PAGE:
Devondra McMillan will be closer to her family and feels like she’s coming home to Walker. “The interview process at Walker made it really clear that it’s a tight-knit community and that it feels very much like a family,” she said.
The Walker School is excited to welcome Devondra McMillan as the new Assistant Head of Upper School. McMillan will collaborate in the leadership of the Upper School and be responsible for continuing and developing a vibrant student life program.
McMillan, who grew up in Cobb County, spent the past 16 years at Lawrenceville School in New Jersey where she was the Language Department Chair, Grade Level Dean for the Ninth Grade and taught Latin.
McMillan said she was looking for a new opportunity to be a dean of students and to facilitate community. Coming to Walker enables her to be back with her family.
McMillan said she knew Walker was a good fit when she interviewed: “The interview process at Walker made it really clear that it’s a tight-knit community and that it feels very much like a family. That really sold it for me.”
McMillan holds a Bachelor of Arts degree in Classics from Yale University and a pending Master of Arts in Classical Languages from the University of Georgia. She has been awarded a Fulbright grant from the Department of State twice and received numerous teaching awards in her time at Lawrenceville, including most recently the Floyd C. Harwood Distinguished Teaching Chair in 2018.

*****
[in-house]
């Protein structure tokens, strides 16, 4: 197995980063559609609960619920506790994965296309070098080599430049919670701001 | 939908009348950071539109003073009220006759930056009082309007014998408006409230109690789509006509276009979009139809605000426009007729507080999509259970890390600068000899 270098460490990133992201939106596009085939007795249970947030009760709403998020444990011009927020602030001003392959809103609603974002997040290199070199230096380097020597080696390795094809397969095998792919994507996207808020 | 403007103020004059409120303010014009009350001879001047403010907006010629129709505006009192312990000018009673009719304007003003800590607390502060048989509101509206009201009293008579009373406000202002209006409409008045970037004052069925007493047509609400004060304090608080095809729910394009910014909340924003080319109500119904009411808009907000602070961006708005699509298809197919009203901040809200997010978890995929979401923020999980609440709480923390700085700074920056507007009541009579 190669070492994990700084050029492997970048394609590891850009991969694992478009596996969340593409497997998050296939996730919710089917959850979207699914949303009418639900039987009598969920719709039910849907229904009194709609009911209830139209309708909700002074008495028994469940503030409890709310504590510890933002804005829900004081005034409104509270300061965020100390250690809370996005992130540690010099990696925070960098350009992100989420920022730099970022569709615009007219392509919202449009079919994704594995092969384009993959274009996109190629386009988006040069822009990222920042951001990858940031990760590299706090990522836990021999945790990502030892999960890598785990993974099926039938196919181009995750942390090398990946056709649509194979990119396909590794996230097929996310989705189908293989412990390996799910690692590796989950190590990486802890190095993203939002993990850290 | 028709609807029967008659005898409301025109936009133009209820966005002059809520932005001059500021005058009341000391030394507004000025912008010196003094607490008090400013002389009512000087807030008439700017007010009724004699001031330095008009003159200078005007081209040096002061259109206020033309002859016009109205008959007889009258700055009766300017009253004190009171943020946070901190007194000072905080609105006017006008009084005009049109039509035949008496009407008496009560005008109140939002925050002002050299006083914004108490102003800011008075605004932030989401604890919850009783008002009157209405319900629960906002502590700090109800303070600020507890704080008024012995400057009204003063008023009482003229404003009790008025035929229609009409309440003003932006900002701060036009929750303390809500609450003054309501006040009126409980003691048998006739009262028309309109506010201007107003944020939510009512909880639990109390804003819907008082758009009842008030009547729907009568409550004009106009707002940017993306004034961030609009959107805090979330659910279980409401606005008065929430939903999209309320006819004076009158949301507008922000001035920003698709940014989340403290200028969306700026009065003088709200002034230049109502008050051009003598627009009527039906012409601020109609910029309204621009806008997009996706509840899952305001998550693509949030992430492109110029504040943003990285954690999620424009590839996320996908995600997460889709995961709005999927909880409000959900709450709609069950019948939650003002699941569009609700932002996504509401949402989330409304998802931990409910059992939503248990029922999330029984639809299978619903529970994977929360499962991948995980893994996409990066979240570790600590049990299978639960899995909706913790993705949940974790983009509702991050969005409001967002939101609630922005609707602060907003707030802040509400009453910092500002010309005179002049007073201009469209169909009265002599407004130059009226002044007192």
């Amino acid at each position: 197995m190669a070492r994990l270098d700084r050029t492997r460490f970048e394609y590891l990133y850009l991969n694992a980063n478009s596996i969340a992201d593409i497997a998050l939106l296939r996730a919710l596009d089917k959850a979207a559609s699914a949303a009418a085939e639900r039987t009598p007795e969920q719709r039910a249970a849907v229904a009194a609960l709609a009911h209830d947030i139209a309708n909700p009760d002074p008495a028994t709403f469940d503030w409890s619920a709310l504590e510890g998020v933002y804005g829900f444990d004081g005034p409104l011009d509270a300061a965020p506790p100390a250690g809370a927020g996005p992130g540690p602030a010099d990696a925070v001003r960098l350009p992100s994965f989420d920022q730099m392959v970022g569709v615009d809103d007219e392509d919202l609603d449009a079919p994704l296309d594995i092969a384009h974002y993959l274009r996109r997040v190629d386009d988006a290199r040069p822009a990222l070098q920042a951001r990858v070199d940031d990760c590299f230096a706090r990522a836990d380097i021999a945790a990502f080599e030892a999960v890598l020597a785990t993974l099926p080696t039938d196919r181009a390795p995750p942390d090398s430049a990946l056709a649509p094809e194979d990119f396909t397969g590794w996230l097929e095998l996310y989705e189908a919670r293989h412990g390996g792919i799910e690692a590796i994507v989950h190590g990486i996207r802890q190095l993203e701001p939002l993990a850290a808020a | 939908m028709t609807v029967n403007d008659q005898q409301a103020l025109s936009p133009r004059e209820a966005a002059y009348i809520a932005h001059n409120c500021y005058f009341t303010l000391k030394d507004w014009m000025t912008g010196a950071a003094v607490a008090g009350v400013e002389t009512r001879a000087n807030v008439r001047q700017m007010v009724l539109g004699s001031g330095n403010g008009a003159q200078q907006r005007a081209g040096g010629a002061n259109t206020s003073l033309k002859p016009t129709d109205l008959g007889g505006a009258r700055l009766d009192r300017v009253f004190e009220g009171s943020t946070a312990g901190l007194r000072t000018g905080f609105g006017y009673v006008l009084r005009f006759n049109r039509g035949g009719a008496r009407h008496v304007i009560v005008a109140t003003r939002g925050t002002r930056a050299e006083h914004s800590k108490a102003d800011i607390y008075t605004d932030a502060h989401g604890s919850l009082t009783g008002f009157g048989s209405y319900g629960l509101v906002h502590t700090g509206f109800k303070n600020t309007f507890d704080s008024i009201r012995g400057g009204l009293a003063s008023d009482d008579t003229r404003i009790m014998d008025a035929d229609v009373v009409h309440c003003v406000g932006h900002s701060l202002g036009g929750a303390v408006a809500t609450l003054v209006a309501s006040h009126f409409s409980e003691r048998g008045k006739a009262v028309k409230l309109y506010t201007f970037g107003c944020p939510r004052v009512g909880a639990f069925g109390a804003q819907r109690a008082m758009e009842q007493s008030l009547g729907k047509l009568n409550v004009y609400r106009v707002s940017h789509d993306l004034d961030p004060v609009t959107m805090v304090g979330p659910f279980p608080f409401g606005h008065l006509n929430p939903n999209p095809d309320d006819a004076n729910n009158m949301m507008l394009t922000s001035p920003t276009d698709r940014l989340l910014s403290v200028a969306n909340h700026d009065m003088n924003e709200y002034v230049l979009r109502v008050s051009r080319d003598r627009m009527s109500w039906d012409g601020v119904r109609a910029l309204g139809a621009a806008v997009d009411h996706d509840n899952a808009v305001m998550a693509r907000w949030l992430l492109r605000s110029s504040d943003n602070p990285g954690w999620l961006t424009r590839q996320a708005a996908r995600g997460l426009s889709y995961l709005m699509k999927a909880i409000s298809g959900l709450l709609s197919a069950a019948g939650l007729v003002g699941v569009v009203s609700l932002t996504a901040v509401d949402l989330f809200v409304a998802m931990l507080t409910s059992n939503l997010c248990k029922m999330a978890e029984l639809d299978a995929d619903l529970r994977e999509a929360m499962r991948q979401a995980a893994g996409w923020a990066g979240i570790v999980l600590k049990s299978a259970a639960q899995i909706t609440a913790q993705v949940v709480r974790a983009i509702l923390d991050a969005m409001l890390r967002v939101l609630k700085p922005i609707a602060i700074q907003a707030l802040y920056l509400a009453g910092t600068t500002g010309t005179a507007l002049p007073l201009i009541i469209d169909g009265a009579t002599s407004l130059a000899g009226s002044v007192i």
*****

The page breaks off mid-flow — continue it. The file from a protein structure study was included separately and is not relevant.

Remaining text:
Michael Arjona, Assistant Head of School for Academics said: “Devondra brings a student-centered approach, a wealth of experience and a clear enthusiasm for building connections with and between students.”
Starting a new job in the middle of a global pandemic can be daunting, especially when meeting with families and faculty in person is not possible. Despite that, McMillan says “the warmth and love at Walker is really, really obvious.”
McMillan said she looks forward to continuing to strengthen the sense of community at Walker.
“I would like us to be deliberate in our community forming and reflective in what it means to be part of this community,” she said. “My hope, and goal, is that there is room for us to talk about ideas, disagree about ideas but to still love one another.”
Another aspect of McMillan’s job will be student discipline, which she says is one of her favorite parts of her job.
“Sorry parents, but [teenagers’] job is to mess up,” she says. “That’s what they’re supposed to be doing for all of these years, so my job as a disciplinarian is to make sure that each of those mistakes becomes a really valuable learning experience.”
McMillan said she knows there will be some tough conversations, which she welcomes: “I know the most important conversations are going to be when we talk about a misstep or a mistake and you learn how to be a better person through that pain and discomfort.”